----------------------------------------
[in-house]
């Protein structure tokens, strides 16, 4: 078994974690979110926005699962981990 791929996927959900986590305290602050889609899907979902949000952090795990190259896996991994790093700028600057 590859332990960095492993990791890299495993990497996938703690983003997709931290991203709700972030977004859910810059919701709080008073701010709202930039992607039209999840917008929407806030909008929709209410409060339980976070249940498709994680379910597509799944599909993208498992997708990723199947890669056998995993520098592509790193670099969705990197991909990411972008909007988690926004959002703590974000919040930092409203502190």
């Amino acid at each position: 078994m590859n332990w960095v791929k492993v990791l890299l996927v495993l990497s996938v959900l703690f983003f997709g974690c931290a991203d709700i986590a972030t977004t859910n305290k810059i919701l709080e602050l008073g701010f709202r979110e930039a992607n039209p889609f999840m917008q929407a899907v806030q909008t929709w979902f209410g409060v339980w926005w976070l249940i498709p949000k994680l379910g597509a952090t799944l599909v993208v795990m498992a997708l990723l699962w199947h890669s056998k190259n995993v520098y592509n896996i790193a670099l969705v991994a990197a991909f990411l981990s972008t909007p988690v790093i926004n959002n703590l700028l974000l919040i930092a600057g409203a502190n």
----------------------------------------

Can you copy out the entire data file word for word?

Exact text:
[in-house]
């Protein structure tokens, strides 16, 4: 078994974690979110926005699962981990 791929996927959900986590305290602050889609899907979902949000952090795990190259896996991994790093700028600057 590859332990960095492993990791890299495993990497996938703690983003997709931290991203709700972030977004859910810059919701709080008073701010709202930039992607039209999840917008929407806030909008929709209410409060339980976070249940498709994680379910597509799944599909993208498992997708990723199947890669056998995993520098592509790193670099969705990197991909990411972008909007988690926004959002703590974000919040930092409203502190």
């Amino acid at each position: 078994m590859n332990w960095v791929k492993v990791l890299l996927v495993l990497s996938v959900l703690f983003f997709g974690c931290a991203d709700i986590a972030t977004t859910n305290k810059i919701l709080e602050l008073g701010f709202r979110e930039a992607n039209p889609f999840m917008q929407a899907v806030q909008t929709w979902f209410g409060v339980w926005w976070l249940i498709p949000k994680l379910g597509a952090t799944l599909v993208v795990m498992a997708l990723l699962w199947h890669s056998k190259n995993v520098y592509n896996i790193a670099l969705v991994a990197a991909f990411l981990s972008t909007p988690v790093i926004n959002n703590l700028l974000l919040i930092a600057g409203a502190n």